And maybe people “stand up for the company” because they like it here and happen to enjoy publishing, learning new things, WRITING, and receiving review materials and media contacts. Just a thought, but there are things beyond financial compensation that can keep things interesting.

  • Here is a thought.

    What do you suppose would happen if each and every singe contributor to BC, including the editors – all those, in short, who aren’t getting paid – were to go on strike? And there are good reasons for that – the most important being, yes, we’ll all being exploited.

    (Watch how soon this little germ of the idea will receive its proper attention and sharp rebuke: “If you don’t like it, don’t publish; no one’s forcing you to.” Indeed, I expect Lisa McCay to drop her little hint, along with any number of “writing stiffs” who, for some reason, feel that they’re married to the company and must stand up for it. Or they’ll tell you can make some dough by participating in Google’s advertising program. What a farce.)

    But to return to the main point, how long do you suppose it would take for BC to replenish its present contributors?

    I’d say a week at most. Meanwhile, I’d bet that Eric Olson, Dawn and Phil would get off their high seat and lower themselves to the drudgery of writing to fill in the gap.

  • A better idea yet, why work for pittance if you can start your own, high-quality writing company? It’s just a matter of marketing to the right kind of audience. It’s far more exciting, besides, to be involved in a project of your own making. (I hinted at the idea in my email, Alan, remember?) Or is it the case, perhaps, that the days of the “old country newspaper” subsisting on subscription – or a dedicated blog site, to bring things up to speed, are over? Hence the mixed blessings which come with the advent of the internet: it’s great for the consumer, but you work for practically next to nothing.

    As an aside, what do you suggest the Bizzaro Guy should do? Start the writers’ revolt here on BC? We’re all dime a dozen to all those whose interests consist of making money. And as long as we do their bidding, they’ll let you post, counting on your pride in your profession while throwing you a carrot: you’ll get greater exposure. Baloney! But as soon as you buck the establishment, they’ll discard you like an old shoe.

  • Jordan Richardson

    One of the best reasons to going with a company or going into a site like Elance to get work is that you’re not on your own without any process of recourse in case a client decides not to pay.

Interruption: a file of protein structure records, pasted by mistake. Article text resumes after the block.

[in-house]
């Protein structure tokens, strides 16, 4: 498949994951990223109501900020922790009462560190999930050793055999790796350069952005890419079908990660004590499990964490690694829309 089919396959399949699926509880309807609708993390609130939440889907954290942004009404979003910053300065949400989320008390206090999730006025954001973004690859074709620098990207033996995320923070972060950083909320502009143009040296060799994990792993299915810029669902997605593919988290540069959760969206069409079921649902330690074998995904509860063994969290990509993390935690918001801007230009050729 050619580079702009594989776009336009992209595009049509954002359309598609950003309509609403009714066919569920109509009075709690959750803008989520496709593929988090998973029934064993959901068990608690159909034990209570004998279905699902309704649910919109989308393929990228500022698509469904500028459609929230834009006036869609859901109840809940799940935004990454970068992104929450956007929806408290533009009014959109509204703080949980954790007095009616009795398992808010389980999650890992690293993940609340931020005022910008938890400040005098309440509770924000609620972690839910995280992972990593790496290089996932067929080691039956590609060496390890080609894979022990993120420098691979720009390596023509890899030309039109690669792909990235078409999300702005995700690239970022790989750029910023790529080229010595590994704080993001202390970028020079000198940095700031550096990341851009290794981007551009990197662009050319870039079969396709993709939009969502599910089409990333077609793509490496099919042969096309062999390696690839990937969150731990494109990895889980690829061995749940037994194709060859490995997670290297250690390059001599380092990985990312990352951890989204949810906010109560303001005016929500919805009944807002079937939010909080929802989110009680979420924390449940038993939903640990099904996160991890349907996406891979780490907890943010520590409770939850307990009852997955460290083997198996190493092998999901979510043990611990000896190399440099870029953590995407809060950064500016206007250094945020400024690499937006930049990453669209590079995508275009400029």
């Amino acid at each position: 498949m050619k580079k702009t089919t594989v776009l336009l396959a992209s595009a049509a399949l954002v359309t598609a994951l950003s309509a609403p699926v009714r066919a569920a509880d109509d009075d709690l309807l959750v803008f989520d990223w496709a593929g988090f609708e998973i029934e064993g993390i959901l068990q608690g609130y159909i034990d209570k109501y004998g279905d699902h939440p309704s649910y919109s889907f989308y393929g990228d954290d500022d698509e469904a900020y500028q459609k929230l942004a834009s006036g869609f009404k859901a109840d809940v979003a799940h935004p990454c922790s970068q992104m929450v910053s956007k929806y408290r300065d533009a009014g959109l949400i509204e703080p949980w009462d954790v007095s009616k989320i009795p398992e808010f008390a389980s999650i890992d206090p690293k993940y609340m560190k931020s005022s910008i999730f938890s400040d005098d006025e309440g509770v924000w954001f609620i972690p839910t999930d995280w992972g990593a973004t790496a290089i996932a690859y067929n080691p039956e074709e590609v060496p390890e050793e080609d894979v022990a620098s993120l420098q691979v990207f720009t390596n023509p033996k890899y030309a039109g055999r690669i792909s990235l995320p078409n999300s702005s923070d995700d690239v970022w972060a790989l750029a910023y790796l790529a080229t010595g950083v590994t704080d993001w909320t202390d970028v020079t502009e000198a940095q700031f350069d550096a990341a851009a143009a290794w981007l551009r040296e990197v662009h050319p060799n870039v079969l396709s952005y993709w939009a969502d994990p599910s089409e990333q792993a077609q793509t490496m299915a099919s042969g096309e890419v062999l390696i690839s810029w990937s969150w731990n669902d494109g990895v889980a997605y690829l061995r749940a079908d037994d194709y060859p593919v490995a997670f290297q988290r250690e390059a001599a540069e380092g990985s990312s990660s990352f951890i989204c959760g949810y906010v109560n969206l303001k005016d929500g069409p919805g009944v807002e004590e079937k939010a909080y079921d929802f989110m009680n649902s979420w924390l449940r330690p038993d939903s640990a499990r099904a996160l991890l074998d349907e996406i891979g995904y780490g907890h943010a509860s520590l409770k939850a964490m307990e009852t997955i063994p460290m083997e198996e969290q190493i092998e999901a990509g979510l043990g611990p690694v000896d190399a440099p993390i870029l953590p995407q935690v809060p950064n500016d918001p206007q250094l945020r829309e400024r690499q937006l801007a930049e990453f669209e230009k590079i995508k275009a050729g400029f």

This has happened to a few people that I know, where they do the work and the client skips out on the bill. With Elance, there’s escrow and dispute policies that can help protect you from that. If you just take odd jobs on Craigslist, there are risks involved. In the tech age, the dishonesty of some people really can take flight.

  • Thanks, Jordan. You’ve opened a lot of new windows for me tonight. I had no idea any of this stuff exists.

  • Jordan Richardson

    A few examples from Elance:

    There’s Words You Want, Creative Lipi, Jane Content, CreativeWords, WV Writing Services, etc.

    WV boasts a writing team of 58 writers and they claim to crank out 2000 pieces a week. Their rates are obscenely low, like $3.50 for 350 words or less. Ugh.

  • Jordan Richardson

    Oh Christ, they’re everywhere.

    I’ve worked for a few over the last few years, some better than others. The idea behind them is that having a group of writers will enable greater volumes of work (in freelancing, especially this kind of freelancing, volume is everything – content is king) to be produced over relatively short periods of time.

    The companies will bid on work from Elance and hundreds of other similar sites, then they’ll divvy up the work between their “staff” of writers. They usually pocket a “finder’s fee,” usually a percentage, and pay the writers out of the rest. It can work out to be pretty lucrative for some, but many are just middle agents to getting work. I’ve earned some clients that I still work for from writing companies, but I’ve an independent contractor now.

  • “Writing companies?” What on earth on those?

  • Jordan Richardson

    From my experience on Elance, I usually submit my proposal for a typical job and end up competing with around 10 other writers or writing companies.

    Comparing that with my experience applying for my last job as a chef and I was among over 100 applicants.

  • Point taken.

  • Jordan Richardson

    How many “providers” do you think are competing for each new job in ANY field, Alan?

  • Elance posted 30,482 in the last 30 days. It lists 160,911 providers. That’s more than five providers competing for each new job. Doesn’t sound promising.

  • Jordan Richardson

    Grrr. It happened again, must be doing something wrong with links.

    Anyways, I was going to say that a look at some of the more prolific writers there reveals that some can make some good money at it.

    Factor in that they, like me, probably also do the same thing at other sites and have individual clients as well and you’re looking at a pretty decent amount of money for the time and effort that goes in.

    Another reason, personally, is more medical. I have ulcerative colitis and it can get pretty severe at times, so working from home in this capacity enables me to contribute in a fairly reasonable way while I take care of my health. Throw the housework on top and it’s a pretty decent set-up for us.

  • Jordan Richardson

    See, take a more prolific writer from CC like

  • Jordan Richardson

    Another thing is that I’ve dropped the value on some of my articles after I’ve sold them for usage licenses. You have to feel it out; if you set high prices out of the box, the likelihood of moving units is not great.

    If I sell for usage rights, that enables me to sell that article over and over and over again. I can keep making money off of the same article.

  • Jordan Richardson

    That’s my personal page, yep. I also had a business page for a freelancing venture a friend and I had (that has since gone south for personal reasons), so I was sorting that out.

    I haven’t written for CC in a while though, either personally or through the business.

    But yes, to answer your question it is possible to make money with those digits. I set the pricing on my articles, so that enables me to sell those articles for some rather good coin relative to how long it took me to write them. Some of those, too, were for specific client requests.